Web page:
An interesting twist in this Elseworlds tale lands Superman in the Ukraine in 1938, where he comes to stand for truth, justice, and the Soviet way. Millar more than succeeds in recasting Superman's friends and rogues gallery as well as several DC regulars. The story, in a manner similar to "World War Z," examines hypothetical geopolitical scenarios after introducing an x-factor to history. Without giving away any spoilers, the ending sells the whole concept and allows this Elseworlds story to rise above the general "what if" plots to become a truly transcendent tale. ( )
  DarthDeverell | Mar 3, 2014 |
This was one of those interesting "what if" scenarios. What if Superman had crashed in the USSR instead of the USA? Though I was a little confused at first because they just throw you right into it and it talks about Sputnik satellites yet Stalin is still alive and then later we find out it's only 1953. Another confusing thing is Soviet characters kept exclaiming God and Jesus but a true Soviet worker's paradise would be devoid of religion. I'm just saying. I also can't help but think it might have been better without working other superheroes like Batman, Wonder Woman, and Green Lantern into it.

Anyway it did make for interesting reading with a fun twist at the end. ( )
  ptdilloway | Nov 21, 2013 |
Clever, very clever, from start to finish.

However, I took exception to two things. First, the unrealistic portrayal of Joseph Stalin as both a devotee to communism rather than an atheoretical demagogue and a human being rather than what the Novaya Gazeta called a "bloodthirsty cannibal." The rise, rule, and brutal fall of Nikolai Yezhov, chairman of the NKVD, at the whims of Stalin provide a more realistic and interesting portrait of the "Man of Steel" and those who surrounded him. Second, the impossibility that Lex Luthor or Hal Jordan could have replicated Green Lantern Power Rings or impart Green Lantern powers onto an entire brigade of Marines. The Guardians of the Universe, who are virtually omniscient, would not have been pleased at such an abuse of their powers and I'm pretty sure they would've shut Luthor's GL Corps down before they fought the Last Son of Krypton. *Sigh*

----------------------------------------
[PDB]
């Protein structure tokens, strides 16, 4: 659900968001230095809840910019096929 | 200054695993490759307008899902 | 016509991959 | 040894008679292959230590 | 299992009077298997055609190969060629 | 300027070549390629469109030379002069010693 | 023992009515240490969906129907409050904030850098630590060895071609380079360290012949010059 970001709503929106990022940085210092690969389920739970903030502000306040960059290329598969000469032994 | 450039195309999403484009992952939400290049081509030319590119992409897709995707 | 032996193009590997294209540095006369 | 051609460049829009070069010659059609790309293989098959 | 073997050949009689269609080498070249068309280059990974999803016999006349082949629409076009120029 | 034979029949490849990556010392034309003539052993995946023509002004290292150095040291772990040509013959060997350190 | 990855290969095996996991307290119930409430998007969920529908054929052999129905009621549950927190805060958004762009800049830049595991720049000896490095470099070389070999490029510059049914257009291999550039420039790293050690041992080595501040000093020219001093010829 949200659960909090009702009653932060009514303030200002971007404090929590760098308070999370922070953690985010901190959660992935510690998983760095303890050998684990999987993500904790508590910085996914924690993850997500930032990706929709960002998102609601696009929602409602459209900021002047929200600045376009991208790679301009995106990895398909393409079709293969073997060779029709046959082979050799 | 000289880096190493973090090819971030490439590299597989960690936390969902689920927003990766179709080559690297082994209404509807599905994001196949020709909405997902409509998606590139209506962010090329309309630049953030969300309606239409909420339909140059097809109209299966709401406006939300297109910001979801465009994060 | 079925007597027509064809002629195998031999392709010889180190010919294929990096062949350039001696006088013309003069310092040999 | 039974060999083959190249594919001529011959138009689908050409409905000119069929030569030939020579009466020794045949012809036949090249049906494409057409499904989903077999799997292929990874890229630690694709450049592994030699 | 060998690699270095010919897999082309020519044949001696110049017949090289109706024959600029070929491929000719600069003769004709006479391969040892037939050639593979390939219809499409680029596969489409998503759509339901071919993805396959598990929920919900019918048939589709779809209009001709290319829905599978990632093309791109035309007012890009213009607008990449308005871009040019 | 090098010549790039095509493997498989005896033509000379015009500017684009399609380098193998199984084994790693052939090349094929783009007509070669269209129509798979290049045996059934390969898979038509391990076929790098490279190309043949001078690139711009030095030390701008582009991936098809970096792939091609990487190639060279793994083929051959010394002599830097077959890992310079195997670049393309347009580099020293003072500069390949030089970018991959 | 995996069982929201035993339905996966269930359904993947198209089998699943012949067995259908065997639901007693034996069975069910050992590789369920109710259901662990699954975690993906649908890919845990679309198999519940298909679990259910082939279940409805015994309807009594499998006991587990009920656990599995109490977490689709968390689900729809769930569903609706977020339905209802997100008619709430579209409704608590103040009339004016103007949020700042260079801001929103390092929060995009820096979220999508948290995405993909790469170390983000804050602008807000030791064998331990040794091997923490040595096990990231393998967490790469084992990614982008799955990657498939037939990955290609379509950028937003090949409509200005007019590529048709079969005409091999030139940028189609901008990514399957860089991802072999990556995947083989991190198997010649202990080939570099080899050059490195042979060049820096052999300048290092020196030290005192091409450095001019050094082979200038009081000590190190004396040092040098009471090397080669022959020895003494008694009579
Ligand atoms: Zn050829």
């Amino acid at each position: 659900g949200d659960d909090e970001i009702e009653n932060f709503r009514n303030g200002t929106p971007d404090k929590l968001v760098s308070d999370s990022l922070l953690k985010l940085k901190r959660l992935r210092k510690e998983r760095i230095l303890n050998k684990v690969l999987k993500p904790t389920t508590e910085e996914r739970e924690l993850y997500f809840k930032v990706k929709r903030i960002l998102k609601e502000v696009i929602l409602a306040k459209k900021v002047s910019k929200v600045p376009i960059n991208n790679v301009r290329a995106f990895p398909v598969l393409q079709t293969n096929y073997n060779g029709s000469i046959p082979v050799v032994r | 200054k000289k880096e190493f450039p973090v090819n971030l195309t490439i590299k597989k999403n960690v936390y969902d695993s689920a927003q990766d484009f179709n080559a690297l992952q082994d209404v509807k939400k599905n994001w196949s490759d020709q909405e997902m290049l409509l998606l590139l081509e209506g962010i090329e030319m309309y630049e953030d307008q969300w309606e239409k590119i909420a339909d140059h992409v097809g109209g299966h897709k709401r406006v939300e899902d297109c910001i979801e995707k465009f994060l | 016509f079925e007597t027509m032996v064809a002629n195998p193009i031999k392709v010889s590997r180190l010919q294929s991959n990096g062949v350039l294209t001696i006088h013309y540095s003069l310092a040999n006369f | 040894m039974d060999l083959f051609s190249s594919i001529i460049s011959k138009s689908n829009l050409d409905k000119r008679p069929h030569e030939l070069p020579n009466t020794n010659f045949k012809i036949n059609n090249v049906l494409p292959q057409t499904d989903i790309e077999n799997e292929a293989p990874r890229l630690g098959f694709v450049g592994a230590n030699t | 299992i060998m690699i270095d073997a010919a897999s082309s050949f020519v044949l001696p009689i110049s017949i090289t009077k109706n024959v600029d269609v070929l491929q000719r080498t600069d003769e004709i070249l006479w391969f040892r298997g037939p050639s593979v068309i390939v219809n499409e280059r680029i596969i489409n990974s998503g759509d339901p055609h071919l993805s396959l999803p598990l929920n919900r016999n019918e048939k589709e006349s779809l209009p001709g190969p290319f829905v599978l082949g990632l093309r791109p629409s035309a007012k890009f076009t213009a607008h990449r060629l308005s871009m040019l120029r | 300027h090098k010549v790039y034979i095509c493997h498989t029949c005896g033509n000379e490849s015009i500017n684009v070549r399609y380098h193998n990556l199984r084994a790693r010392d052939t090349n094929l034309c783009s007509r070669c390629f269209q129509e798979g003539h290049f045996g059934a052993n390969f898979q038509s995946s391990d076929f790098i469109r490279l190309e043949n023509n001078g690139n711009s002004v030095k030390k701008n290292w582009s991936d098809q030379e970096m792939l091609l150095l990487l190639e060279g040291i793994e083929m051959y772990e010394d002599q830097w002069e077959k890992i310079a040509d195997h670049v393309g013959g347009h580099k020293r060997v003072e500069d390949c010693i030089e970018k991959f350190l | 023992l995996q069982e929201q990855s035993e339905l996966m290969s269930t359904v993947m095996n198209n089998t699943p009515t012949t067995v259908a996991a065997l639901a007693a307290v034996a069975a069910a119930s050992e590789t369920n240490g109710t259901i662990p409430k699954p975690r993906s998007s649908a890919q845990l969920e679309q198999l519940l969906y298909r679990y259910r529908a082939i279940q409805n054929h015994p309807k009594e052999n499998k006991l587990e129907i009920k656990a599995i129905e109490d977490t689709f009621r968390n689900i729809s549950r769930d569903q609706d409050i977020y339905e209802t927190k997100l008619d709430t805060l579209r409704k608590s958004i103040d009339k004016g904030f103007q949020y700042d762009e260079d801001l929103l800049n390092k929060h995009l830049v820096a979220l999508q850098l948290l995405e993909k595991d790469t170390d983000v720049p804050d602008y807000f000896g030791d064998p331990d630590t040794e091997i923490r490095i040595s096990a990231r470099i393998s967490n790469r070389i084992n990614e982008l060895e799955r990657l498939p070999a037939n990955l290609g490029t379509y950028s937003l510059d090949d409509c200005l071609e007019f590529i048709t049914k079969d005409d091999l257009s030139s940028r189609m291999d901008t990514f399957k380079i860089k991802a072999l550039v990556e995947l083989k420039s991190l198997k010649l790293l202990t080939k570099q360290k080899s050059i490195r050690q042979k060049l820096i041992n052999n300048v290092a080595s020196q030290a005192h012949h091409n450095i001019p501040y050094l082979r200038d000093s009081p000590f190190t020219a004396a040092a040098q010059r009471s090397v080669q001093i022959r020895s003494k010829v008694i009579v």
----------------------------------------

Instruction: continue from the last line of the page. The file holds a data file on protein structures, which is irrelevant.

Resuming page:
GYKM | Jul 4, 2013 |
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» Add other authors (6 possible)

Author nameRoleType of authorWork?Status
Millar, MarkWriterprimary authorall editionsconfirmed
Johnson, DaveIllustratormain authorall editionsconfirmed
Plunkett, KilianIllustratormain authorall editionsconfirmed
Robinson, AndrewInkersecondary authorall editionsconfirmed
Wong, WaldenInkersecondary authorall editionsconfirmed
DeSanto, TomIntroductionsecondary authorsome editionsconfirmed
Lopez, KenLetterersecondary authorsome editionsconfirmed
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In the middle of the twentieth century, the telephones starting ringing all across America as rumors of my existence started circulating.
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When the rocket carrying an infant Superman lands in the U.S.S.R. instead of the United States, his presence creates a very different universe for the familiar DC Comics characters.